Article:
List the professional skills you want to develop (for example, writing, presentation, interpersonal communication skills, project or time management skills), which are important for success in research, training, and most career paths. Note in particular any professional skills that you will be practicing this year as part of your training (e.g., via your qualifying exam, journal club or research group presentation, fellowship application).
|Module 5: Bring Your Plan to Live|
Make Your Goals SMART: Short-term Research Goals
Now is the time to update all of your short-term research goals. You can find the list of short-term research goals that you wrote in the last lesson here (Q25). Using the SMART principle, update all of your short-term goals. Remember that you might have to split up a general goal into smaller SMART goals. Make sure to include the most important goals you have for the next 3 months. You might even consider organizing them in order of priority (or due date). Also, feel free to remove, add or change any goals, now that you have thought about them more.
Use the SMART principle to update all of your short-term research goals.
Make Your Goals SMART: Long-term Research Goals
In the previous lesson, you also wrote at least 3-5 long-term research goals for yourself. You can go back here (Q26) to remind yourself of what they are. Using the SMART principle, update your long-term goals. It can be hard to make long-term goals SMART, because there tends to be more uncertainty around the goals, but do the best you can. And remember that’s why it is important to re-examine your plan from time to time. Also, feel free to remove, add, or change any goals, now that you have thought about them more.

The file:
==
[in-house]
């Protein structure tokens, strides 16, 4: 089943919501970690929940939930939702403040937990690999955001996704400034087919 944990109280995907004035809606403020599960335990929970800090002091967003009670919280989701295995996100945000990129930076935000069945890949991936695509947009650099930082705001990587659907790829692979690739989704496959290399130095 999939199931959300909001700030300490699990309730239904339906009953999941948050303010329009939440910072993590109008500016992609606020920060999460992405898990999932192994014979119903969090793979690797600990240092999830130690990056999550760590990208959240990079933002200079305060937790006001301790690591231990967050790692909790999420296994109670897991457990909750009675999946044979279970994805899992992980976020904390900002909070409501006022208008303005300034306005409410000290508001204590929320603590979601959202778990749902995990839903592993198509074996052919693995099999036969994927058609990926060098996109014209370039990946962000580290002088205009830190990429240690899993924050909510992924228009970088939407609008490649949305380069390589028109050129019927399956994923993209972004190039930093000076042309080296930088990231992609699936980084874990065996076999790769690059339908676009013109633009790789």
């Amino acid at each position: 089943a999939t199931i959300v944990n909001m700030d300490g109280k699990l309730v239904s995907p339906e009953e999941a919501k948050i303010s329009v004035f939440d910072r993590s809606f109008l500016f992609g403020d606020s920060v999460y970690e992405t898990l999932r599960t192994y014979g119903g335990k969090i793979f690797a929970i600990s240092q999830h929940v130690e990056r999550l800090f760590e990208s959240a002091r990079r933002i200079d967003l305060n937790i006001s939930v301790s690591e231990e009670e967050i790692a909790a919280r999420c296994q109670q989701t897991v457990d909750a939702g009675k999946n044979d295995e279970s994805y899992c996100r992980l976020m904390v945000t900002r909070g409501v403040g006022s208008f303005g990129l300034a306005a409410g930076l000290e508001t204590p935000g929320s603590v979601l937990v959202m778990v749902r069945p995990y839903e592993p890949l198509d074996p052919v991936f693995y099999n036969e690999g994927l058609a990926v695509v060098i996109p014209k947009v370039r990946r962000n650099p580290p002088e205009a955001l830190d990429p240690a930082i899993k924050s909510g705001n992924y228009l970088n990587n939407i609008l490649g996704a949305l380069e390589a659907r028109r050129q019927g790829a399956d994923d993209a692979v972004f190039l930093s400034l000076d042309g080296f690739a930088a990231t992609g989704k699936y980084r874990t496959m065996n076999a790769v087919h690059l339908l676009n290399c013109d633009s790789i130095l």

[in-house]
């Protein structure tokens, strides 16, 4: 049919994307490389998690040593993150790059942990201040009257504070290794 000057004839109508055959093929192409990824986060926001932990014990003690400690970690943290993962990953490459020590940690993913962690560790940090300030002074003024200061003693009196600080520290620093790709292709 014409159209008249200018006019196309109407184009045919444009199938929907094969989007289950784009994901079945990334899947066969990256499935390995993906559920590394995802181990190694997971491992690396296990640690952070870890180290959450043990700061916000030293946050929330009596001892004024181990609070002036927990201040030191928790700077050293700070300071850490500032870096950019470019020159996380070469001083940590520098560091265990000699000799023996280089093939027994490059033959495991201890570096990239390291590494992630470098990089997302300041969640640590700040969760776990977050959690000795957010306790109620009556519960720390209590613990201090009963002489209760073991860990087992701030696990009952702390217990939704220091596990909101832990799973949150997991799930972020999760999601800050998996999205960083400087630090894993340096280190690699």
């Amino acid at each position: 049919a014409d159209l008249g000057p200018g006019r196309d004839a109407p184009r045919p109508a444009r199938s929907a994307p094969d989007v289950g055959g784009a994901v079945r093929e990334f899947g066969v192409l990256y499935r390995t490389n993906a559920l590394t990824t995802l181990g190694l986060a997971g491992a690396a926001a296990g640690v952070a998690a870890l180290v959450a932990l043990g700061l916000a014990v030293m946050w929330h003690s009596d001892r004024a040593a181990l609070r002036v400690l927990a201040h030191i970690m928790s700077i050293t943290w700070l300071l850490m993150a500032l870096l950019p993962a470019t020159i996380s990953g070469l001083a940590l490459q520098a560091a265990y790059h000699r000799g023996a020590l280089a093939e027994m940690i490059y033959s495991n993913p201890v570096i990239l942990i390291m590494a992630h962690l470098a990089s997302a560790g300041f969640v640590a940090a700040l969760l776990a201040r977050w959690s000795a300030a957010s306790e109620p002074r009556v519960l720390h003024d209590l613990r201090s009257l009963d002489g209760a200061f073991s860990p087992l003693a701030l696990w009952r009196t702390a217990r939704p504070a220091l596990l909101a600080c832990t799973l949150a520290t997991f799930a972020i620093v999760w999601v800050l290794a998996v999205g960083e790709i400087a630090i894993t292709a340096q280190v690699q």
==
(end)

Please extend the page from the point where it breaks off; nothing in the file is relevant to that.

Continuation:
Using the SMART principle, update your long-term goals.
Finally, in the previous lesson you also wrote out skills development goals for yourself (at least 3 technical skills goals and 3 professional skills goals). You can go back to remind yourself of what they are (Q27 and Q28). Using the SMART principle, update your skills goals. Remember that often skills goals can be the hardest ones to make SMART, and often are too general. Don’t let yourself get away with making goals that aren’t truly SMART. Also, feel free to remove, add, or change any goals, now that you have thought about them more.
For Q31 and Q32, refer to Q27 and Q28.
Using the SMART principle, update your technical skills goals.
|Q32||Using the SMART principle, update your professional skills goals.|
|Q33||Write down here what your accountability plan will be for your SMART goals.|
|Q34||You won’t get feedback unless you meet with your mentor. Start the process of scheduling a meeting now to talk about your scientific question and your research goals. When you have the date and time scheduled, write it down here.|
|Module 6: Develop a Growth Mindset and Seek Feedback|
|Q35||Identify individuals in your lab, department, or institution with technical and/or subject expertise that you can talk to about your research project on a regular or semi-regular basis. These individuals might be able to help you overcome technical or conceptual barriers.|
|Q34 Revisited||Add the date and time of your meeting with your mentor here. Or update it from before if something has changed. (Or do nothing, if the correct date and time were already entered.)|
|Q36||Write an agenda for the meeting with your mentor to discuss your My Research Plan. The agenda can be basic or detailed, depending on your preference.|